Dominion Voting Systems cannot bring up the January 6, insurrection at its upcoming defamation case against Fox News. A Delaware judge also revealed Tuesday that he had received death threats.
The voting technology firm sued Fox News for falsely promoting the claim that Dominion's voting machines were rigged in the 2020 elections. Dominion's lawsuit mentions a number of allegedly defamatory remarks, but most of them occurred before the storming of US Capitol on January 6, 2021.
At a hearing on Tuesday, Delaware Superior Court Judge Eric Davis stated that referring to January 6 was too prejudicial for the jury and that it wasn't the case about whether Fox News had "influenced" this insurrection.
Davis stated that the court was not able to deal with this issue at the moment.
Davis, however, ruled in favor of Dominion on some other important questions. He blocked Fox from bringing forth certain First Amendment arguments or presenting evidence it believed would be helpful to its defense.
The judge ruled Fox couldn't use broadcasts in which reporters fact-checked Trump’s lies about 2020 elections to prove other broadcasts amplifying those lies were not defamatory.
Davis stated that the other broadcasts were "not relevant" in the case because "you cannot absolve yourself from defamation" by having someone else speak at a later time who spoke the truth about Dominion.
Fox also cannot use Dominion staff emails in which they said that their machines "sucked" and "were riddled with bugs" to prove there were legitimate concerns about Dominion products. Therefore, Fox did not defame Dominion. These emails were not public in 2020. They couldn't influence the mentality of Fox staffers who promoted Dominion claims during their shows.
If Dominion wins the case and it moves on to damages, Fox could bring up these emails in order to show that Dominion may be losing business due to voting security concerns. This is not only because of an alleged defamation.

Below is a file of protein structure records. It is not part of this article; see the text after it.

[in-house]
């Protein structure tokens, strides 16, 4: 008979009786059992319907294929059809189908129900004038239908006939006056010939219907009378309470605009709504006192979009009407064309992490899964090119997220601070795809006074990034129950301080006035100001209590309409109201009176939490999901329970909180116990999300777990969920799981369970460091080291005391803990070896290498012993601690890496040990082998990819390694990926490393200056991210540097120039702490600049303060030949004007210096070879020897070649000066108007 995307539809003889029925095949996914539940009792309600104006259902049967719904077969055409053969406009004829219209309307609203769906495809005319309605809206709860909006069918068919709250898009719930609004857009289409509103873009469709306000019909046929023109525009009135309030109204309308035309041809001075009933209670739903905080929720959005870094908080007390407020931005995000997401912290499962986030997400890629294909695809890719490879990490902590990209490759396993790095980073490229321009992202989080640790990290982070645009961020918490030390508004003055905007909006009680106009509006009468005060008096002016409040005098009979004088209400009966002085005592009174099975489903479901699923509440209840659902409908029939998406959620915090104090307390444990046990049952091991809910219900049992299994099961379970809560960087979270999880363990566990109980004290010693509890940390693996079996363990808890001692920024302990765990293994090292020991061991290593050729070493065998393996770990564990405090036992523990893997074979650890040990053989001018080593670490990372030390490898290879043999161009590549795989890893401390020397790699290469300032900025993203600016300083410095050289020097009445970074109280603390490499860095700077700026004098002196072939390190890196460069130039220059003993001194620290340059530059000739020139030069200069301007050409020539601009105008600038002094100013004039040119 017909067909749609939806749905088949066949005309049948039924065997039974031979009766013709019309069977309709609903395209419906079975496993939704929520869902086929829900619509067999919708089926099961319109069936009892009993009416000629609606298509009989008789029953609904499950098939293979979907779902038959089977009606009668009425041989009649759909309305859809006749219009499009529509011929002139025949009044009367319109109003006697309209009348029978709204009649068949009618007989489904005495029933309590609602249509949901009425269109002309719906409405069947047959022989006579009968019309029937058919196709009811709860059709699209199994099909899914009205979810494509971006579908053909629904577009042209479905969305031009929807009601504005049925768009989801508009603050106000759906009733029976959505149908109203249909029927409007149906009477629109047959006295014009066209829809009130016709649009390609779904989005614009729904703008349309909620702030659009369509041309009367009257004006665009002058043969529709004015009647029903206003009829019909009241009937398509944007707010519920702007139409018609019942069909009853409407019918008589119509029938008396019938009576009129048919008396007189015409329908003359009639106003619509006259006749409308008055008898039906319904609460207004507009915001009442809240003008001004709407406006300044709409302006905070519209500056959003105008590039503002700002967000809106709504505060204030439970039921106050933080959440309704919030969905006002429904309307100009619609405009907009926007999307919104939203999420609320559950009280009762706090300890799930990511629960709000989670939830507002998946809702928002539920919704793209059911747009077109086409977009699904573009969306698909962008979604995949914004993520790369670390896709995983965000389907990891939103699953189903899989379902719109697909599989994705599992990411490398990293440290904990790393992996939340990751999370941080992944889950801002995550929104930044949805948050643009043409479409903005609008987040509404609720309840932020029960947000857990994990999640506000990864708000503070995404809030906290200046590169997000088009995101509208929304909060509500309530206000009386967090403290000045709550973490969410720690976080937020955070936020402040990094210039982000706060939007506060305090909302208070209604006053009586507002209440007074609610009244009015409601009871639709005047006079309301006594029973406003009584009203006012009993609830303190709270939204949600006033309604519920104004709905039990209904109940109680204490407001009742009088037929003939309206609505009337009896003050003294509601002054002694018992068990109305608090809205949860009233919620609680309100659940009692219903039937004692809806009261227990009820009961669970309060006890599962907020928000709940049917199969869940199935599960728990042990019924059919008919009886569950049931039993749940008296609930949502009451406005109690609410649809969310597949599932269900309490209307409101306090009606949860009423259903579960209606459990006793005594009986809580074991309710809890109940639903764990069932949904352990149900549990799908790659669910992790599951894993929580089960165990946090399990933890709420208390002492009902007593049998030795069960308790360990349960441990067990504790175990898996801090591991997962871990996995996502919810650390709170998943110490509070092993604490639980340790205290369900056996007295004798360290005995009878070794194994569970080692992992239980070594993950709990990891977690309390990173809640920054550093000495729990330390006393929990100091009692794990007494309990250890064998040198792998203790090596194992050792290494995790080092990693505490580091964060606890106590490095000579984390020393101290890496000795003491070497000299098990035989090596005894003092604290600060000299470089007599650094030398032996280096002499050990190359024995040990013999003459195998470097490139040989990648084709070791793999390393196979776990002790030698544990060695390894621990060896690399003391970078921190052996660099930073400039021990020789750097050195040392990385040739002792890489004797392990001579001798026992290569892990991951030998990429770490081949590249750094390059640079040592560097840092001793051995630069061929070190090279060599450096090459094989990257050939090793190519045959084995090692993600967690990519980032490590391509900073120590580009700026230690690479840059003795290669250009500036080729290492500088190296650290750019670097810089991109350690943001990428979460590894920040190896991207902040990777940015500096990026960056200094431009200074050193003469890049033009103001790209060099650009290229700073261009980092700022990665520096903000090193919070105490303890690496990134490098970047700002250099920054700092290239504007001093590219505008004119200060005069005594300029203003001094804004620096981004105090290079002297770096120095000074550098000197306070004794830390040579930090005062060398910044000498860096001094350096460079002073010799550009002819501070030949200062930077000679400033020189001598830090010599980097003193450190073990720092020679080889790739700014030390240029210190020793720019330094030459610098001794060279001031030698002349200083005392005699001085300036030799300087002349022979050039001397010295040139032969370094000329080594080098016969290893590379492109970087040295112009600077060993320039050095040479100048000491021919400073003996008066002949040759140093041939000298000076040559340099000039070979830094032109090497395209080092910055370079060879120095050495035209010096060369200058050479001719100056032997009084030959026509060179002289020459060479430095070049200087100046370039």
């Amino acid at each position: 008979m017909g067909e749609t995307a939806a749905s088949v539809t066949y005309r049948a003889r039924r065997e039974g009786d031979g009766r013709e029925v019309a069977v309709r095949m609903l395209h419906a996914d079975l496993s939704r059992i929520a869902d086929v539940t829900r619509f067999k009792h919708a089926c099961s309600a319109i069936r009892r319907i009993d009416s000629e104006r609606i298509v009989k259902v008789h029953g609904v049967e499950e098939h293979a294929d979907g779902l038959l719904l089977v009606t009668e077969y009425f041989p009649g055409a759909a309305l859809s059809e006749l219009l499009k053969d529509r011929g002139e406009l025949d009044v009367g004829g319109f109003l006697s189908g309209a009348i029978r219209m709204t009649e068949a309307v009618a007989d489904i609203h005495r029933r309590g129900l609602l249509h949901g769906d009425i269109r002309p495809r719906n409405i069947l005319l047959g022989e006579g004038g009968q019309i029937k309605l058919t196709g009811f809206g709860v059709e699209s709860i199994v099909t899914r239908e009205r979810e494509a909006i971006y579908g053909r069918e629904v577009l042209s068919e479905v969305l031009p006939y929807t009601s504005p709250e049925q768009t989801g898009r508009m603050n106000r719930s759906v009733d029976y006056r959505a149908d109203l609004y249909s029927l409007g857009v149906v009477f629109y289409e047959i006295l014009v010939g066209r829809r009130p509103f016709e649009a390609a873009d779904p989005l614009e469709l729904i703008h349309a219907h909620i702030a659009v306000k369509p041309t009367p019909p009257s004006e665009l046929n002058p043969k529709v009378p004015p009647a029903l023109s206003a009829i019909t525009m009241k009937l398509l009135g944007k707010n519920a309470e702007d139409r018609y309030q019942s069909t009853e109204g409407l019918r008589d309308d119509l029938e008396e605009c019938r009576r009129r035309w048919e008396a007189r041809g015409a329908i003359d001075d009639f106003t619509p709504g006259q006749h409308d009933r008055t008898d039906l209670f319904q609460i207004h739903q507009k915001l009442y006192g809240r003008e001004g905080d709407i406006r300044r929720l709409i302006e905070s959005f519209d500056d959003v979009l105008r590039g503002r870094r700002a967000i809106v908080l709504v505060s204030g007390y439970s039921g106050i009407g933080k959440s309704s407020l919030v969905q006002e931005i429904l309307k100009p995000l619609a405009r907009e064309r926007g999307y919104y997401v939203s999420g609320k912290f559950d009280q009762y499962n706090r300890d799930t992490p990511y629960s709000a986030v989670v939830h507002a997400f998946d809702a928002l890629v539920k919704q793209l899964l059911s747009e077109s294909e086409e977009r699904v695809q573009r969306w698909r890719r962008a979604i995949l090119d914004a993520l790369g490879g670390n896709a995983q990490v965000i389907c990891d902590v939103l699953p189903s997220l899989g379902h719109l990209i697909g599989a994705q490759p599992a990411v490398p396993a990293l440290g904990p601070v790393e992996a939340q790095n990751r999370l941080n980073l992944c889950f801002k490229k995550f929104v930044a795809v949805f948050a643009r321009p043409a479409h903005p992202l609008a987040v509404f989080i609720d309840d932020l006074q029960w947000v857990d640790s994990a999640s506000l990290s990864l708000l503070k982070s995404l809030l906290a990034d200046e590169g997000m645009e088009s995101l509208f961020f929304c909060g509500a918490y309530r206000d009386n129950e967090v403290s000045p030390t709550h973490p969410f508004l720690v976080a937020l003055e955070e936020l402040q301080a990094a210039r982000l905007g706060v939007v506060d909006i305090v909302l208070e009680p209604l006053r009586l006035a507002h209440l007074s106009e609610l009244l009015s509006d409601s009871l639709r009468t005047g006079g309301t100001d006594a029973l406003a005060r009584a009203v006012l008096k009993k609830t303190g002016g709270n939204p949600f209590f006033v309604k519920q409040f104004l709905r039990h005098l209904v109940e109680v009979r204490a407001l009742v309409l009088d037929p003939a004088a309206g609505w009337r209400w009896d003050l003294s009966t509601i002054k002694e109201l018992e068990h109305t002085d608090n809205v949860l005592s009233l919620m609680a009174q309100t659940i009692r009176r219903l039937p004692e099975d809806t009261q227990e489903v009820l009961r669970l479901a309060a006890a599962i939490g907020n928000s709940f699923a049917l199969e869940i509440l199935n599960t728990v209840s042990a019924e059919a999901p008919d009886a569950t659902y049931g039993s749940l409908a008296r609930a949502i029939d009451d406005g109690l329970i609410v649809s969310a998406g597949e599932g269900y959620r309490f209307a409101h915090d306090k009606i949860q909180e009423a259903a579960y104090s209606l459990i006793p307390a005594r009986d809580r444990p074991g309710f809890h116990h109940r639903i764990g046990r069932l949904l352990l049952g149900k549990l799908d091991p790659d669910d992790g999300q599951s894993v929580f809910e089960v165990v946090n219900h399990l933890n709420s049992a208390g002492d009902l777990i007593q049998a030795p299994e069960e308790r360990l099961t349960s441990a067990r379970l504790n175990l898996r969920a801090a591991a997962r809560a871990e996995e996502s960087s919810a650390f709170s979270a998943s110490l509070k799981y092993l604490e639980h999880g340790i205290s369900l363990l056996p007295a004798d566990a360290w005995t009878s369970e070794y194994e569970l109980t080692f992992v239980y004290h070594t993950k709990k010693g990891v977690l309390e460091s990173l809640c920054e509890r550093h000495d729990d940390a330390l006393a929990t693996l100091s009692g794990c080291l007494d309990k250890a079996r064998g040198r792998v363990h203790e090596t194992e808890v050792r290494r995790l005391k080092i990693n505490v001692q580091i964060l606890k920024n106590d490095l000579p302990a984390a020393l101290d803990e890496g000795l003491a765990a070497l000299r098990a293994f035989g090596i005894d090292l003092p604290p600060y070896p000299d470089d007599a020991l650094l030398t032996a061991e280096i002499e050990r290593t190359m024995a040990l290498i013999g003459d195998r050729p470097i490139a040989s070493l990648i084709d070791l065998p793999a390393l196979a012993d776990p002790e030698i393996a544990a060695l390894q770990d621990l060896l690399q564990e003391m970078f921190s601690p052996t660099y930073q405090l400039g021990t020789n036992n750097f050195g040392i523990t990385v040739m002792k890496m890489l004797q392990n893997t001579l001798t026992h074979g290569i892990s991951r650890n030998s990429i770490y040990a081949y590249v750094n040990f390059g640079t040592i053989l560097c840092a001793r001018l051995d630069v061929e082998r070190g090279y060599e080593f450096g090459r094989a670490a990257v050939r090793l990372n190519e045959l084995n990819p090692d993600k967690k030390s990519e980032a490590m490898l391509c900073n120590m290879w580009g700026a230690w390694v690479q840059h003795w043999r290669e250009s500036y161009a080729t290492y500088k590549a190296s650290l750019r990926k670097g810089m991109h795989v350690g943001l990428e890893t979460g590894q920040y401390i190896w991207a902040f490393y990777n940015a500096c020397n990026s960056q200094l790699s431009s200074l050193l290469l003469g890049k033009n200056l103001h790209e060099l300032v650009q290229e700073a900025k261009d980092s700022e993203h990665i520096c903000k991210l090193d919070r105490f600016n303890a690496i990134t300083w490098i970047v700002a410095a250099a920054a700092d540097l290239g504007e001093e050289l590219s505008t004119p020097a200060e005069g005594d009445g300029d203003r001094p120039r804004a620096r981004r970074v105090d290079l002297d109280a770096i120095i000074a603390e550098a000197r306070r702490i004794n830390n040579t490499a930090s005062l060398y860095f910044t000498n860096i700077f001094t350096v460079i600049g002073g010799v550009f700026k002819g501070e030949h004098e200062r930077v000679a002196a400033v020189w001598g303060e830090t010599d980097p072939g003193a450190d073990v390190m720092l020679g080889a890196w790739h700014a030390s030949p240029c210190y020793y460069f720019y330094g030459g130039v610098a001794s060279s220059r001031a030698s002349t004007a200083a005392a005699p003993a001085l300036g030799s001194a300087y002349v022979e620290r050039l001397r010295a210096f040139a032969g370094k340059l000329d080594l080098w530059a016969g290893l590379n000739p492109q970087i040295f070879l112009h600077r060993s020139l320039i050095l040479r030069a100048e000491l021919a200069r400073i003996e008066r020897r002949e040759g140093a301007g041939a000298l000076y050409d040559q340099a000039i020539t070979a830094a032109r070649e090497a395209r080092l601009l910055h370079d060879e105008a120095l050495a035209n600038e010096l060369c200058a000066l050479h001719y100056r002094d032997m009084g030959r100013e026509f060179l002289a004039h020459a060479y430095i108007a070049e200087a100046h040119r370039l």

Davis opened the door for Dominion's presentation of financial data from Fox at trial. This included information about the salaries of Fox's top executives and hosts. Fox argued that the data was not relevant to the case, and could potentially bias the jury.
Davis stated that "Economics is relevant".
The judge who is overseeing Dominion’s case against Fox News revealed to the media on Tuesday that he had received death threats.
Davis said to lawyers on both sides: "I have sent you things I have received" during a conversation about death threats against Dominion employees.
Discussions centered on whether Dominion could bring up death threats or harassment its employees experienced after the 2020 elections. Davis ruled Dominion could tell the jury that the threats existed, but not the specific content, as Fox doesn't have direct control over what third parties say.
Davis told the lawyers of Dominion, "I am not underplaying this." You need to take all threats seriously. "I take every threat very seriously."
Dominion claims that Fox is responsible for many of these threats, but Fox denies this. Fox would be required to pay Dominion for its increased security measures after 2020 if it wins. A court spokesperson declined comment on the threats made against Davis.
The judge has issued rulings on almost two dozen motions filed before trial. This will help set up the historic trial which is scheduled to begin this week with jury selection taking place on Thursday. Dominion wants $1.6 billion as damages. Fox claims it did not defame anyone, and that this case is an unjustified assault on press rights.
This is an evolving story.
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